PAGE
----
So, with winter approaching and no longer any chance of monarchs, I embarked on a clean up of the little plot.  It now looks like this. Clean and tidy….and dull.  Not a “Mess” but also not “Fine”. Not yet, anyway. There’s good manure in the soil, and worms, and caterpillar plus bee frass,

so, in a few months, it may provide solace for my senses once again. And, later, much later, the monarchs may be tempted to return. I hope so. I know the bees will come.

Virginia, how is your clean up going? There is no danger that your garden will succumb to DULL. 🙂 It will be clean, tidy and finer than ever.

© silkannthreades

“It’s In His Kiss” in my kitchen

Life has been a bit complicated lately. Almost, but not quite, as complicated as life for my*namesake protagonist, Anne, of It’s In His Kiss by Vickie Lester.

It's In His Kiss  (copyrighted image)

It’s In His Kiss
(copyrighted image)

So, like Anne, unable to find  answers to many of my worries, puzzles and questions, I resorted to kitchen therapy….yesterday.

“Anne found her comfort zone in her pajamas, sitting in her **father’s
kitchen watching him make dinner, which on this evening was chopped
grapefruit and oranges and mango, pancakes, and sausage.”

Now, although my Dad is a great cook, being far distant from me, across the Tasman Sea, I, comfortable in my pajamas, had to make my own comfort food… banana, bran and chocolate chip muffins. Not that my Dad would have offered  muffins as comfort food. He would have made a substantial roast dinner. But, hey, we do what we can. And, then, I made a feijoa and  apple crumble.

The feijoas,

remember these,

Feijoas (Pineapple Guavas) 2014 Harvest

Feijoas (Pineapple Guavas) 2014 Harvest

gave a nice sharpness to the sweet apple, and the rich buttery crumble topping.

Comfort Crumble in the Kitchen

Comfort Crumble in the Kitchen

Baking done, I am back to reading  “It’s In His Kiss”; where Anne has been up the creek canyon ( i.e. Beachwood Canyon…it’s real, even if the plot is imaginary ) without a paddle, but with a very fine Ferrari instead. And she has just been given the keys to a very fine house (people in Hollywood are so randomly generous… or are they? The Ferrari already seems like a double edged sword. ) Will the keys open any useful doors?  Will they bring answers or more questions? As Ms Lester says in her book blurb……“Anne Brown must find where the truth lies. Truth. Lies.”  Where does the truth lie? Six feet under? Is there truth in the lies? Does the truth lie? Is there any truth at all?

If you can’t wait to find out,  It’s In His Kiss  is available now at an Amazon near you. Oh, and have a muffin….

Muffins for Sustenance

Muffins for Sustenance

.. for sustenance. It’s In His Kiss is a high energy murder mystery ( with food scenes that will make you hungry…for more ). 😉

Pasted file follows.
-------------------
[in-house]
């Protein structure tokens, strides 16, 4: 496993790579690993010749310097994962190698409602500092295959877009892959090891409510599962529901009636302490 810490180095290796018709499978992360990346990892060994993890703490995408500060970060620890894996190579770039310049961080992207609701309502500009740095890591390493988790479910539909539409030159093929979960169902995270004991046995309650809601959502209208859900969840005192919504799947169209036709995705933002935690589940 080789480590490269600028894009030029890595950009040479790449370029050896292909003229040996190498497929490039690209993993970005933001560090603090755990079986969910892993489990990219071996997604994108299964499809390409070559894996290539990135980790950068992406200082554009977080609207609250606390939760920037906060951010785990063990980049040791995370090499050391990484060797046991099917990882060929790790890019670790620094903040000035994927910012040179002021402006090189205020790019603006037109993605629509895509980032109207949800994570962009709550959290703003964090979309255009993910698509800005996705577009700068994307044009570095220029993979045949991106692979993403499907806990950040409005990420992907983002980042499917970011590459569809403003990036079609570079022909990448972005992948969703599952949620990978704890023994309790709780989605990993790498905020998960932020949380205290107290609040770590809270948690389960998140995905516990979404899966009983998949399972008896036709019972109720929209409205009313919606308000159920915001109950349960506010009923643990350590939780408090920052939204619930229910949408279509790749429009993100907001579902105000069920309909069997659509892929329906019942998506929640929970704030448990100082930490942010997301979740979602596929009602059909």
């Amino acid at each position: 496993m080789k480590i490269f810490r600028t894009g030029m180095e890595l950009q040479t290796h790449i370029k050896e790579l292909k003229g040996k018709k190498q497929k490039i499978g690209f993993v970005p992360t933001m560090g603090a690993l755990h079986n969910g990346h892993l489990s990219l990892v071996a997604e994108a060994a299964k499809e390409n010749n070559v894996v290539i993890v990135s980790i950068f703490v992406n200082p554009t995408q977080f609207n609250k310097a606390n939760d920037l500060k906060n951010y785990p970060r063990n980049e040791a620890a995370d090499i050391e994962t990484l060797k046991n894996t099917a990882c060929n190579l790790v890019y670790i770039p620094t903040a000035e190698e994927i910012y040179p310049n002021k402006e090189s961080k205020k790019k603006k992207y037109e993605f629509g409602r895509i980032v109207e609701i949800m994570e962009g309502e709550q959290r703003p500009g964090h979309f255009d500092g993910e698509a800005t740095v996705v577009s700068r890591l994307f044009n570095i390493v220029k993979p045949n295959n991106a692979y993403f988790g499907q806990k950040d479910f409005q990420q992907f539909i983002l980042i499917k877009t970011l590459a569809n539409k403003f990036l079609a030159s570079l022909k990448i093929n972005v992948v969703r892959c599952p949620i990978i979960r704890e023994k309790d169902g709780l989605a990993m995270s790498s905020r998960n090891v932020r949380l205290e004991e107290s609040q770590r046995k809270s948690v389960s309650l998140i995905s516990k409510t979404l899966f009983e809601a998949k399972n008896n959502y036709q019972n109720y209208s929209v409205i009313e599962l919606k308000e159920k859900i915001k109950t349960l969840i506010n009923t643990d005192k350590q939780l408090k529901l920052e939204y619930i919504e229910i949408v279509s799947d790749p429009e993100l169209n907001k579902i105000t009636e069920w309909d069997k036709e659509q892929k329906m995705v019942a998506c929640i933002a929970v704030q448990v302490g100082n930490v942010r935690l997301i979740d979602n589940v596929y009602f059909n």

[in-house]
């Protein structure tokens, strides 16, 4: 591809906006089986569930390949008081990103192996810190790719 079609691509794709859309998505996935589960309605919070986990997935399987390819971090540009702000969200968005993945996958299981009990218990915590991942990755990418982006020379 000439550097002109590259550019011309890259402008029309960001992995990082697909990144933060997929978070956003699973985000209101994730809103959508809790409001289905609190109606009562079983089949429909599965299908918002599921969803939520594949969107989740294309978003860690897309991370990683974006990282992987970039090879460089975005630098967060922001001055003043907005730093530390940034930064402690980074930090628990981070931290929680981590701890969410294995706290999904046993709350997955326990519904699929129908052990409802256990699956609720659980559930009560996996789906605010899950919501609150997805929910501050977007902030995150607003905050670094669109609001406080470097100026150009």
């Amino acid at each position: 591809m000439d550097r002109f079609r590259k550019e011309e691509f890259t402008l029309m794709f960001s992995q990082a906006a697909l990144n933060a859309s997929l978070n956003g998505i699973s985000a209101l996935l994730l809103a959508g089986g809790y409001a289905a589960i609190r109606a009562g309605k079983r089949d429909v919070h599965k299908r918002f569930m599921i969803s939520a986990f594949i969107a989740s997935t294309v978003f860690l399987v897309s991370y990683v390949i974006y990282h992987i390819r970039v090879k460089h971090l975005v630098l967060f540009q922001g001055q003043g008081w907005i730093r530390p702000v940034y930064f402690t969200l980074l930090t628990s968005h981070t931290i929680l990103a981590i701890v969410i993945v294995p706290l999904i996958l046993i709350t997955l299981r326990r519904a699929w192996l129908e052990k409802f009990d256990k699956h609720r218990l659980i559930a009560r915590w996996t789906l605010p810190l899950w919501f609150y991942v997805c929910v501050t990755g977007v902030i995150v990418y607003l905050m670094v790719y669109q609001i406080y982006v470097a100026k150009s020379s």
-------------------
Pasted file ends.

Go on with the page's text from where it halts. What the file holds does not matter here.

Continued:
* Anne is only my “namesake’ protagonist because I imagine it so. She’s a wonderful character but was not written for me, or about me, or because of me. Just wanted to make that CLEAR.

** Anne’s practical, “business-as-usual”, loving father is Bob; Manny’s  the uncle. So far, Manny seems a trust-worthy guy, except when he’s behind the wheel.

© silkannthreades

Preparations

In my previous  post, we took a brief look in the rear view mirror. This post goes further back, to the beginning of my blogcation, in late March.

Preparing for my weekend visitor, I fill the vases…..

for the table

Borage, Salvia and Sage

Borage, Salvia and Sage in Blue

Yellow Rocket and Mexican Orange Blossom Leaves

Yellow Rocket and Mexican Orange Blossom Leaves

and for the bedroom

Monet and Chilean Guava

Monet and Chilean Guava

Update:

Today, April 13 is Thomas Jefferson’s birthday. One of my favourite websites for plant information is this one http://www.monticello.org/site/visit . I would like to visit the Monticello gardens, one day.  In the meantime, I looked up sage and borage to see if they featured at Monticello, and they do. I particularly liked this reference to  sage/salvia.

“This Mediterranean shrub has been grown in gardens since at least the thirteenth century. It was thought to prolong life, even “render men immortal.” Sage was a standard item in gardens from colonial times, and was included by Jefferson in a list of “Objects for the garden this year” in 1794. The term Salvia comes from the Latin salveo meaning “I am well,” a reference to its virtuous powers. In addition to being a useful culinary herb, Sage is an attractive ornamental dwarf shrub that attracts bees and butterflies, but is not favored by deer.”

Although I do not have to worry about deer ( snails are bad enough! ) eating my plants, I love that I have a plant in my garden that  relates to health and well-being and healing. How lovely to look back and realise that I greeted my special guest with a vase of ‘well being”.

© silkannthreades

 

Creative Interlude or a City at Play

Now that I have my wheels, and passengers, ready for the road, it’s time to resume my gallivanting; first of all with a look in the rear view mirror, so you can see some of the jaunts I took during my 17 day blogcation.